TLR investigative lawyer dabbles in ‘on time and on budget’

Part of the commission’s investigation focused on the project’s budget and whether it was sufficient for the work.

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City Hall’s most well-worn phrase of the past 12 years, ‘on time and on budget,’ came under scrutiny on Wednesday, with a former top executive from the city ​​answering questions from the LRT survey on the preliminary estimate for the $2.1 billion Stage 1 project.

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Nancy Schepers, who was the deputy city manager overseeing the TLR file until late 2014, was the one testifying, but it was primarily the commission’s co-lead attorney, John Adair, who testified. spoke during their exchange on day 3 of the public inquiry.

Adair noted the city’s 2009 project estimate of $2.1 billion and suggested that 2010 mayoral candidates, such as eventual mayor Jim Watson, were campaigning to maintain that cost.

Adair said Schepers wasn’t ready to call a $2.1 billion budget at the time, but potential board members in 2010 acted like that was a number that could be set in stone. .

“In the absence of real estimates, I agree,” Schepers said.

The $2.1 billion estimate in 2009 was a « class D » estimate, meaning it could have been shifted by 25%, or about $500 million, in either direction. At the time, engineering work was still needed to firm up costs and make a project budget of $2.1 billion.

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With the help of significant design changes to the downtown tunnel, the estimate eventually held up for contract award, with the Rideau Transit Group becoming the winning bidder following approval of the deal by the board in December 2012.

The city would eventually exhaust an additional $100 million contingency for the project, pushing the cost past $2.2 billion.

Part of the commission’s investigation focused on the project’s budget and whether it was sufficient for the work.

Adair challenged Schepers to comment on the oft-repeated « on time, on budget » promise and he suggested the city should have instead emphasized to the public how complex the city’s biggest project was, rather than deadlines.

Schepers disputed his suggestion, saying the public deserved to know a schedule, especially since buses were diverted from the Transitway and rumbled past homes while the LRT was built.

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Schepers, who is a professional engineer and has overseen city infrastructure as deputy city manager, was very familiar with the phrase « on time and on budget, » certainly for the LRT, she said. , « and for every project for which I have been responsible ».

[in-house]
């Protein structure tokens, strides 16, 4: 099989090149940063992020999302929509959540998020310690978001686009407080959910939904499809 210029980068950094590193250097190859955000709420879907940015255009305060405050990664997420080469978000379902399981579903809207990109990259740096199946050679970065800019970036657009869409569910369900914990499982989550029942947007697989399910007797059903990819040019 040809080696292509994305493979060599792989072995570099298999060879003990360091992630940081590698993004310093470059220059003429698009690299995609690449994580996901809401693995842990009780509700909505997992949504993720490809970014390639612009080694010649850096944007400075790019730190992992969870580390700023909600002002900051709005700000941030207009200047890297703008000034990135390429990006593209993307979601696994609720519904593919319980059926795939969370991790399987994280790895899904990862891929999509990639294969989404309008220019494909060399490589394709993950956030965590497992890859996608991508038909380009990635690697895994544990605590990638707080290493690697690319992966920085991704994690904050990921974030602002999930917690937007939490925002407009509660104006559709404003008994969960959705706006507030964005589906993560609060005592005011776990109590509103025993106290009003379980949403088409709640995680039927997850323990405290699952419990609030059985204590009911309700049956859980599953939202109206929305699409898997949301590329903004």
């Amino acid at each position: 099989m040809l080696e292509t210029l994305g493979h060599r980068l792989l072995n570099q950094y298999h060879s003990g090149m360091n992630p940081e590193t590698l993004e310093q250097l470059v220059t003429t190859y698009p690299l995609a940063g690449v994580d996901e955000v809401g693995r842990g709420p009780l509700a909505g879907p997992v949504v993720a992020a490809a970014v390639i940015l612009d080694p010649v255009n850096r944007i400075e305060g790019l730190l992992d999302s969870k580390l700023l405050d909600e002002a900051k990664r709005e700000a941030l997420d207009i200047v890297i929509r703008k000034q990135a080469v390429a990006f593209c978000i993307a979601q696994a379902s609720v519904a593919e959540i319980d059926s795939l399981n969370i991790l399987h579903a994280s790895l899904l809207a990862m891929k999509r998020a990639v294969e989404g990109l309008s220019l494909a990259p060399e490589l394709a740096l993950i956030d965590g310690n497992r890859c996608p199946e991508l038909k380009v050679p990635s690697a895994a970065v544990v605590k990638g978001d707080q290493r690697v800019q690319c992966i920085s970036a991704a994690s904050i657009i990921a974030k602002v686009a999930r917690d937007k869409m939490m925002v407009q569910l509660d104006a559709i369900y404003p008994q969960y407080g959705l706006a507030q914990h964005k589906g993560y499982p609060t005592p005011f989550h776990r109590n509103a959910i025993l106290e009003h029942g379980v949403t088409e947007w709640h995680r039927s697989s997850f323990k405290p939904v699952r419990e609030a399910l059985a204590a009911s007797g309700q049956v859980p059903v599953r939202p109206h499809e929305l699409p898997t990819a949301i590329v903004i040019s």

After her role as Deputy City Manager, Schepers served as Executive Advisor to the City Manager in 2015 before retiring from City Hall.

Schepers then worked for Boxfish Infrastructure Group, a city-contracted LRT company run by Brian Guest, for a very short period. She said she earned $1,700 for the job, which she wasn’t asked about in her Wednesday testimony.

In an April interview with another commission lawyer, she said Boxfish’s work was unrelated to the Ottawa LRT.

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On Wednesday, city attorney Peter Wardle asked Schepers about Guest’s work on the city’s LRT project and she credited Guest with design changes that improved cost and schedule while helping the city understand its role in a public-private partnership.

Wardle asked Schepers if she thought Guest was brought to the city’s LRT job for political reasons. She said no. Guest had worked for former mayor Bob Chiarelli, who became an Ontario Liberal cabinet minister, and former premier Paul Martin. Watson is also a former Ontario Liberal cabinet minister.

Earlier today, Infrastructure Ontario Senior Vice-President John Traianopoulos testified about a contractual decision not to have a « run-in » period for the maintenance and penalty relief period of payment.

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Infrastructure Ontario, a provincial agency, was the city’s lead procurement advisor for Stage 1.

In some cases, an integration element in a contract could alleviate some of the payment deductions related to maintenance issues when a system starts operating, the commission heard.

Traianopoulos said there were talks about possibly having a run-in period, but the city believed the LRT system should be fully operational on day one.

He agreed with Wardle that the group of experienced companies that make up RTG began work with “eyes wide open” to the demands of the LRT contract.

The public can watch all of the SLR Inquiry hearings on video screens in the University of Ottawa’s Fauteux Hall, online at or on Rogers TV, channels 470 in English and 471 in French.

On Thursday, the committee will hear from Yves Declercq of train builder Alstom and Manuel Rivaya from RTG’s construction arm, OLRT Constructors.

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